'It doesn't get better than this': Sexton savours Ireland's history-making series win over All Blacks

'It doesn't get better than this': Sexton savours Ireland's history-making series win over All Blacks

IRELAND captain Johnny Sexton has been savouring Ireland's 'special' win over the All Blacks, which secured a first series victory in New Zealand.

Ireland lost the opening test two weeks ago only to draw the series with their first ever victory on New Zealand soil last week.

The expected backlash from the All Blacks finally came in the second half of Saturday's third and final test in Wellington after a dominant opening period from Ireland.

Johnny Sexton relishes Ireland's victory (Image: Phil Walter/Getty Images)

The hosts cut a 19-point half-time deficit to just three in the final quarter, but a Rob Herring try, converted by Sexton, sealed a famous 32-22 win.

That led to exuberant celebrations from the visitors, something Sexton said showed just what the famous victory meant to the players.

'Special group'

"It doesn't get much better than this. It's the biggest respect we can give New Zealand," said the captain.

"The celebrations probably were not the most humble but that shows how much it means to us.

Tadhg Furlong congratulates Josh van der Flier on scoring Ireland’s opening try (Image: Brendan Moran/Sportsfile via Getty Images)

"We came here with the Lions and we thought it was great to get a draw and the guys that felt we should have won were criticised, so to come down here and do it, it's just very, very special.

"It's a special group led by Faz (Andy Farrell) of course and it's great to be a part of."

Ireland out of the traps

Farrell had predicted a backlash after last week's stunning 23-12 win in Dunedin, but it didn't materialise in the first half.

Josh Van Der Flier touched down from the maul as Ireland's pack drove forward after just three minutes.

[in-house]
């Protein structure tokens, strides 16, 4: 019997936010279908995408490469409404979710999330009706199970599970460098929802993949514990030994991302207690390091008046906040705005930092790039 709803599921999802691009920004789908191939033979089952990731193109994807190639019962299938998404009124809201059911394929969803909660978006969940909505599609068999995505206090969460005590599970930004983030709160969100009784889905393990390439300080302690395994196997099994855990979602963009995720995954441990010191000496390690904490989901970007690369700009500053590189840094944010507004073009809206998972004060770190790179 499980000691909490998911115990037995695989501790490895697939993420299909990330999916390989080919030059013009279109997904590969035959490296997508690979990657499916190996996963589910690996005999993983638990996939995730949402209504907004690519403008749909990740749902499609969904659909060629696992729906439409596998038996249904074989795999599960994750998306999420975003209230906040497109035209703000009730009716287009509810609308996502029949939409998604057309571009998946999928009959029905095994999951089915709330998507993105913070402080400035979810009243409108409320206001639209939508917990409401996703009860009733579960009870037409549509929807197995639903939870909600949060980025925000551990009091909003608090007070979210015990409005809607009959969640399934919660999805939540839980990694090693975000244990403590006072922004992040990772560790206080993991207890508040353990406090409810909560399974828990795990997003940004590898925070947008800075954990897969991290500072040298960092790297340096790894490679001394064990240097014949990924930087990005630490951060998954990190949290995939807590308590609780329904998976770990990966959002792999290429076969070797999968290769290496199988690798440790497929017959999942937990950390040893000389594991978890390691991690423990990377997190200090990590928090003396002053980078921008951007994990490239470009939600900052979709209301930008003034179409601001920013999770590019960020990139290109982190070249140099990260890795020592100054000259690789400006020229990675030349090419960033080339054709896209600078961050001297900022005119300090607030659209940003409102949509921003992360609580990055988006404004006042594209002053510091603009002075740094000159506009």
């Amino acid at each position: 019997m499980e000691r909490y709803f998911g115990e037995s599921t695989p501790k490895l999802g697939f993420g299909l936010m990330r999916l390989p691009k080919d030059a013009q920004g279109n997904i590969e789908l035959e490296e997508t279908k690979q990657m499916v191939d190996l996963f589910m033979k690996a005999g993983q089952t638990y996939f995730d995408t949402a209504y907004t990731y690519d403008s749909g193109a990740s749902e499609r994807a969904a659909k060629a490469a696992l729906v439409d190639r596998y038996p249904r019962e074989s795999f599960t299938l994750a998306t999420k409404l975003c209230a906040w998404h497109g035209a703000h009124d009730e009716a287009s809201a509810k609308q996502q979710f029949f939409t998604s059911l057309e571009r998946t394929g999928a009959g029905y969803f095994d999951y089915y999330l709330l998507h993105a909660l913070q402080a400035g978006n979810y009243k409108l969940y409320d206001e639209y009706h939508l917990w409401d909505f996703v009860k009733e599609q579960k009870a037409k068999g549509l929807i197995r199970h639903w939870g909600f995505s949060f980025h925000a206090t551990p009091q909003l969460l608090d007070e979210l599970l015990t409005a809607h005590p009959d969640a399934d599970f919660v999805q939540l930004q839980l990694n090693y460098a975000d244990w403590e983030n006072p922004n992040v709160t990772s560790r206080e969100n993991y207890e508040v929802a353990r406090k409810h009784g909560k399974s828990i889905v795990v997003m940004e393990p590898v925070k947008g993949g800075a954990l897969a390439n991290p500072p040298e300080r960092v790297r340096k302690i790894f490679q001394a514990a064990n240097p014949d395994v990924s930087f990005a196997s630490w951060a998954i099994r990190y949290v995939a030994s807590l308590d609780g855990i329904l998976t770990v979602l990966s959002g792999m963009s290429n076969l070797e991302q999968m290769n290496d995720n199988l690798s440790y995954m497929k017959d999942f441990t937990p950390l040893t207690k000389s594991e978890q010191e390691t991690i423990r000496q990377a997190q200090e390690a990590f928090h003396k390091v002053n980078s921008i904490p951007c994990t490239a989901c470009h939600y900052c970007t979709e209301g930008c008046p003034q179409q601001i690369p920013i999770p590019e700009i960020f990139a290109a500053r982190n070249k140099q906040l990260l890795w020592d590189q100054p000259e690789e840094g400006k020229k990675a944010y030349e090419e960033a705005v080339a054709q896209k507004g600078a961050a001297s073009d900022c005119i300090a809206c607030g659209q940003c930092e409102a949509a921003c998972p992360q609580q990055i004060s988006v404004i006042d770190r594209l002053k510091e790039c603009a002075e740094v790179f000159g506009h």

Jordie Barrett responded with a penalty 20 minutes later but it was to be the All Blacks' only score of the half.

Hugo Keenan scores Ireland's second try (Image: Brendan Moran/Sportsfile via Getty Images)

Minutes later, James Lowe found Hugo Keenan after some neat interplay with Mack Hansen and the Leinster man sprinted away before going over for Ireland's second.

Sexton converted and added a penalty before Robbie Henshaw touched down after clinical passing from Dan Sheehan and Sexton.

Sexton again converted to make it 22-3 at half-time but converted tries after the break from Ardie Savea and Akira Ioane dragged the hosts back into it.

Robbie Henshaw scores Ireland's third try against New Zealand (Image: Brendan Moran/Sportsfile via Getty Images)

Sexton gave Ireland some breathing space with a penalty on 55 minutes to make it 25-17.

However, when he missed another minutes later and then Will Jordan immediately went over for the All Blacks to make it 25-22, Ireland's series dream was under serious threat.

Fortunately, Farrell's men remained composed and replacement Herring broke off from the maul to touch down, with Sexton's conversion giving Ireland a 10-point lead as they saw out the game.

'Fine margins'

Sexton said he feared the worst after seeing his penalty hit the bar shortly before Jordan's try but added that the reaction was a testament to the players' resolve.

"I just felt it was an important kick and then for it to come off the crossbar, I was gutted," he said.

"It was a big swing but it just shows the character of the team to be able to come back from that.

Rob Herring celebrates with James Lowe, Josh van der Flier and Jamison Gibson Park after scoring Ireland’s fourth try (Image: Brendan Moran/Sportsfile via Getty Images)

"They're the moments that in previous years against New Zealand would have swung the game and they're the fine margins that we would have been talking about if we'd lost.

"But thankfully we got the penalty straight away and then it was big a call to go for the corner again and the lads backed it up."

'Let's keep getting better'

Sexton conceded the history-making series victory will raise expectations before next year's World Cup in France.

However, he stressed the importance of not resting on their laurels, with the tournament still over a year away.

"There's plenty more to play, there's big home games in November, there's a Six Nations to play where we still haven't achieved things that we wanted to achieve," he said.

Ireland fans cheer their side during the third test in Wellington (Image: Joe Allison/Getty Images)

"We had a Triple Crown this year but a Championship or better would be something that we're aiming for — there's no reason why we shouldn't be trying to progress and do that.

"It's very Irish to think we have to take it easy now until the world Cup — no, let's keep making the most of it, let's keep getting better.

"That has to be driven by me as captain and the rest of the leadership group to turn up and show the right attitude in September when we're back playing for our provinces and keep getting better.

"That's the key."